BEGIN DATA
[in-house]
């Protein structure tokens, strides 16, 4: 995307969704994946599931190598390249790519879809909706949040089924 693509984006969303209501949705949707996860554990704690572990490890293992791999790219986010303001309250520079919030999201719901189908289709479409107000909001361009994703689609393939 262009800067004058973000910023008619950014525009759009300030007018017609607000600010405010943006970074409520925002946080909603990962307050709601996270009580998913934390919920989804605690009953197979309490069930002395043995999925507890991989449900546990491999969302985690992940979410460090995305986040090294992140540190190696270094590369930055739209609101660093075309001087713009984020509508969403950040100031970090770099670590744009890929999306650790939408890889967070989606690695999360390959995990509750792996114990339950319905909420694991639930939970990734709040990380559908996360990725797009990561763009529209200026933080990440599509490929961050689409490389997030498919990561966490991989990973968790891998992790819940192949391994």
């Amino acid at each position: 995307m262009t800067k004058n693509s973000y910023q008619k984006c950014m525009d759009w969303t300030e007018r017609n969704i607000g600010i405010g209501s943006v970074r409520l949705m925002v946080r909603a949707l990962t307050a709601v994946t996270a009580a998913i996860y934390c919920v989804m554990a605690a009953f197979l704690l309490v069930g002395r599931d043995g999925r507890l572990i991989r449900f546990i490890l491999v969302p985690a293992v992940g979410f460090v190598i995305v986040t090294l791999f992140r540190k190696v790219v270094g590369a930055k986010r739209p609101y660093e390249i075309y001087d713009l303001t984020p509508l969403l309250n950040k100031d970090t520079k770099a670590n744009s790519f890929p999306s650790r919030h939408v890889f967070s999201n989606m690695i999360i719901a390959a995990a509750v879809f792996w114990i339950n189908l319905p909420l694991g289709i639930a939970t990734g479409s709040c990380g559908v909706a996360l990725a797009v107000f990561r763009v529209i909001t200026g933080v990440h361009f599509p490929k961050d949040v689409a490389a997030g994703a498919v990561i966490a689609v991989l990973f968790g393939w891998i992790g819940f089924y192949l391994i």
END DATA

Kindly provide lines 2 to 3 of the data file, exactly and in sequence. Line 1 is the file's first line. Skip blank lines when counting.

């Protein structure tokens, strides 16, 4: 995307969704994946599931190598390249790519879809909706949040089924 693509984006969303209501949705949707996860554990704690572990490890293992791999790219986010303001309250520079919030999201719901189908289709479409107000909001361009994703689609393939 262009800067004058973000910023008619950014525009759009300030007018017609607000600010405010943006970074409520925002946080909603990962307050709601996270009580998913934390919920989804605690009953197979309490069930002395043995999925507890991989449900546990491999969302985690992940979410460090995305986040090294992140540190190696270094590369930055739209609101660093075309001087713009984020509508969403950040100031970090770099670590744009890929999306650790939408890889967070989606690695999360390959995990509750792996114990339950319905909420694991639930939970990734709040990380559908996360990725797009990561763009529209200026933080990440599509490929961050689409490389997030498919990561966490991989990973968790891998992790819940192949391994």
């Amino acid at each position: 995307m262009t800067k004058n693509s973000y910023q008619k984006c950014m525009d759009w969303t300030e007018r017609n969704i607000g600010i405010g209501s943006v970074r409520l949705m925002v946080r909603a949707l990962t307050a709601v994946t996270a009580a998913i996860y934390c919920v989804m554990a605690a009953f197979l704690l309490v069930g002395r599931d043995g999925r507890l572990i991989r449900f546990i490890l491999v969302p985690a293992v992940g979410f460090v190598i995305v986040t090294l791999f992140r540190k190696v790219v270094g590369a930055k986010r739209p609101y660093e390249i075309y001087d713009l303001t984020p509508l969403l309250n950040k100031d970090t520079k770099a670590n744009s790519f890929p999306s650790r919030h939408v890889f967070s999201n989606m690695i999360i719901a390959a995990a509750v879809f792996w114990i339950n189908l319905p909420l694991g289709i639930a939970t990734g479409s709040c990380g559908v909706a996360l990725a797009v107000f990561r763009v529209i909001t200026g933080v990440h361009f599509p490929k961050d949040v689409a490389a997030g994703a498919v990561i966490a689609v991989l990973f968790g393939w891998i992790g819940f089924y192949l391994i």